Most App Developers Stick With One Store

The iOS App Store was the first mobile app store to enable developers to sell their creations to end users directly and without any hassle. It was so new and exciting that in 2008 developing for iOS was a lot like digging for gold in California in the mid 1800’s. Things have changed a lot since. Fast forward six years and we now have three major app stores with more than 500,000 app developers out there.

With so many stores developers can sell apps on, we wanted to take a look at which store developers like most and, whether they show their loyalty or sell on all of them.

For the purpose of this post a developer is an entity (person or company) that’s currently selling one or more mobile apps on the iOS App Store, Google Play, or the Amazon Appstore.

Let’s start with a high level chart to see how big the developer communities are around each store:

total-dev-by-store

Google Play is clearly leading the charge with 292,796 developers. Close behind is the iOS App Store with 271,509 developers. The Amazon Appstore seems to be a distant third, with nearly a tenth of it’s competition: 31,247 developers.

The overlap

With these numbers in mind, let’s look at how many of those developers are exclusive to a single store. To figure that out we matched developers across all three stores (see notes on methodology below) and here are the results:

developers-by-store-full

The results were a bit surprising. While about 12% of developers sell on two or more app stores only 1% sell their apps in all three. Going into this we didn’t expect this to be a high number, but 1% is considerably lower than what our gut said. Whether it’s a technological barrier or just plain loyalty, developers seem to stay on their side of the fence more often than not.

Apple vs. Google

Now, if you’re saying in your head that the numbers are grossly skewed by the small developer community on Amazon you’re probably right. Let’s take it out and examine the overlap between the iOS App Store and Google Play.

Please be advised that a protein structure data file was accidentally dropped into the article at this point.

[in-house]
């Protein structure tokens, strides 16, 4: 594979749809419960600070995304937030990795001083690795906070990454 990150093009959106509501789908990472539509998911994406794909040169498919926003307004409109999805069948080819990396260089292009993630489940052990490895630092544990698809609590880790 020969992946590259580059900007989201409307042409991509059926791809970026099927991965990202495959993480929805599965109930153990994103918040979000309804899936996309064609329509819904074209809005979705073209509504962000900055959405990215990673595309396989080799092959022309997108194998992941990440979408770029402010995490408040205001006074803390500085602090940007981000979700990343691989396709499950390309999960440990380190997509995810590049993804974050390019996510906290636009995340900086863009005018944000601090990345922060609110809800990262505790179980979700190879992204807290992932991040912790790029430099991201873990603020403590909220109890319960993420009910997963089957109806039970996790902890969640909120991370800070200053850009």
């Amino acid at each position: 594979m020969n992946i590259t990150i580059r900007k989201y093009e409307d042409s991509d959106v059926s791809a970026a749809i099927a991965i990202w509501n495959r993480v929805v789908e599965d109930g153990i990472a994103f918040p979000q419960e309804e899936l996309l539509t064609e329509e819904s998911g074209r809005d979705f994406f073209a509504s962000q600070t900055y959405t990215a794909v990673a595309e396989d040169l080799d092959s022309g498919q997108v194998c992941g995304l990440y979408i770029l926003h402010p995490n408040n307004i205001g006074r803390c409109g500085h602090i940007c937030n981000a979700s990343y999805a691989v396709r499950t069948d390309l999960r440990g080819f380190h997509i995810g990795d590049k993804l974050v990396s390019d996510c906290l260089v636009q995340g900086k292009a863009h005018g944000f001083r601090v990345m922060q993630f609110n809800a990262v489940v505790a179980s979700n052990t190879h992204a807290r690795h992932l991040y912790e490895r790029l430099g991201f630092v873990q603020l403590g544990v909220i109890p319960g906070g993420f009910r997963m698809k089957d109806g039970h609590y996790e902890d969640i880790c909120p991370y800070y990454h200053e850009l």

Developers by App Store - iOS App Store vs. Google Play

Removing Amazon certainly changes the picture. When just comparing the two biggest stores, with a total of 506,742 developers, the overlap grows to roughly 11%, or 57,563 developers. A much more respectable number, still a strong indication that developers prefer to stick with one store.

The Android Stores

Both Google Play and the Amazon Appstore share the same platform, Android. This means that many apps developed for Google Play can actually be sold as-is on the Amazon Appstore. Given this technical shortcut, we expect there to be a far greater overlap between the two stores.

developers-by-store-play-amazon

But there isn’t. With roughly 5.5% overlap (17,354 developers), this does not seem to be the case. Looking at it from Amazon’s perspective however the story is very different. Nearly 55% of amazon developers also sell their apps on Google Play. That’s a pretty big difference in comparison.

Takeaways

  • Over the years the iOS App Store and Google Play have grown and amassed more than 500,000 developers between them.
  • Most developers sell their apps in one store only.
  • Google Play has the most developers.
  • Amazon Appstore has the least.
  • ~1% of all app developers sell apps on all three stores.
  • ~11% of developers sell on both iOS and Google Play.
  • ~12% of developers sell on two or more app stores.

Methodology

Determining the overlap required a bit more work. Since the names developers use to identify themselves in different stores is not always the same we needed to normalize those names so they can be matched. Normalization won’t catch names that are considerably different (“Adobe” vs. “Adobe Systems”) but it gets us as close as we can get to the real numbers. We normalized names by removing all punctuation (!,”, etc.), spaces, and common business entity abbreviations (llc, ltd, gmbh, etc.). We then compared the results across different stores using a case-insensitive matching.

We hand-verified a random sample of 11,000 developers to ensure the normalization doesn’t result in too many false positives. The error rate we observed was minimal.


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  • wtf

    What about windows store?

    • appfigures

      We’ll be exploring the Windows stores (Phone and desktop) in a future follow-up post.

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  • Alastair

    The numbers on your charts don’t make any sense – how can the number of developers who only develop for a single store change between the charts?

    • appfigures

      The totals per store aren’t changing between charts but the overlap is.

      • http://christopherpabon.com ChristopherPabon

        The charts are confusing. They should be reworked a bit to be clearer.

        • appfigures

          Thanks for the feedback Chris!